In October, 1988, the African Studies Association held its conference in Chicago. Guild Books had a reception for the authors attending the meeting. Guild also took the opportunity, during this important meeting, to salute Dennis Brutus with a reading of his then recently published Salutes and Censures. Below are some items from that event, including 3 notes in Dennis’ handwriting.
Poet Mwatabu Okantah’s poem about Dennis appears on the lower left of the flyer to the left on this page, a tribute we wished to celebrate. We had met with and corresponded with two leading publishers of books on Africa, Heinemann and Zed, and worked with both to increase our stock not only for the event and the convention, but as a way of bringing this literature to the forefront of our regular stock. Many people who frequented Guild had become involved in the campaign to keep Dennis from being deported back to South Africa (and certain death). But many of our friends were also active in other causes, from the battle to elect Mayor Harold Washington to the fight against homelessness to the fight against music and literary censorship. So it gratified us to receive this note from Dennis, written on a copy of the Guild Calendar:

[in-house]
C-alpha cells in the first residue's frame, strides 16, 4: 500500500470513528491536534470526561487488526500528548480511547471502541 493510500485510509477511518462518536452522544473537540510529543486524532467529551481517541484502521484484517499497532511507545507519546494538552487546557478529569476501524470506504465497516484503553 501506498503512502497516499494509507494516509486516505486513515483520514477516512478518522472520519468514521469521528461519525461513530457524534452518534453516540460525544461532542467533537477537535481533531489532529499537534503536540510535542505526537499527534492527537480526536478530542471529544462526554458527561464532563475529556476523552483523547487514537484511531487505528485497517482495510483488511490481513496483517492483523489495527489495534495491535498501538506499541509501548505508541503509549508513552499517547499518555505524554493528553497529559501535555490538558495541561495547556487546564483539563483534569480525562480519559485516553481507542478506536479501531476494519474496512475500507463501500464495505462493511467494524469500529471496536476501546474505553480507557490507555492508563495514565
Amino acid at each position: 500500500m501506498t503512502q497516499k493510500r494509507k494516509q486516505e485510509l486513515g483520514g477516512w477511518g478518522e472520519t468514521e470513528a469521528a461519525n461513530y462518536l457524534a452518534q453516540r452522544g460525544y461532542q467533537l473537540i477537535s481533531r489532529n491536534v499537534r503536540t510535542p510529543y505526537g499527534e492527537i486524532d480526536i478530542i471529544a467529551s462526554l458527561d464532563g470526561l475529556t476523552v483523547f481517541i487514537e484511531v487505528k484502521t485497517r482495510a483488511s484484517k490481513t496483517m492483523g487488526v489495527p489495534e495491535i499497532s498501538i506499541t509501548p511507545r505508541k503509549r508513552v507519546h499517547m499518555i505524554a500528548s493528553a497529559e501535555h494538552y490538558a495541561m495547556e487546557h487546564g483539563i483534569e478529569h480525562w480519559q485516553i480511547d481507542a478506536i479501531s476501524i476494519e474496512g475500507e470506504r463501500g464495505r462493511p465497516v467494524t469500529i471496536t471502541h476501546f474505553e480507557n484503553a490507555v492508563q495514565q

“I am, of course, delighted,” Dennis wrote, “both with the Salute and the increased exposure of African literature: Guild has been doing a valuable job for many years and we are grateful to you.” His concern was always for the understanding of the context in order to evaluate the particularity. He elaborated further in this note to us written after the event:
Dennis seized the occasion to suggest “that this become an Annual event and that others be similarly honored at an annual Guild Books Salute.” He went further, to say that being so honored is significant, but not as significant as “getting things done and . . . helping others to get things done.” So there are two things here. One, there are many hands on the effort that need to be recognized. There is no “commandante” figure to turn to and depend on. And two, that the recognition is only important in relation to getting things done.
The last note, written October 31, two days after the Salute, carries the argument even further: a haiku written on a University of Pittsburgh notepad: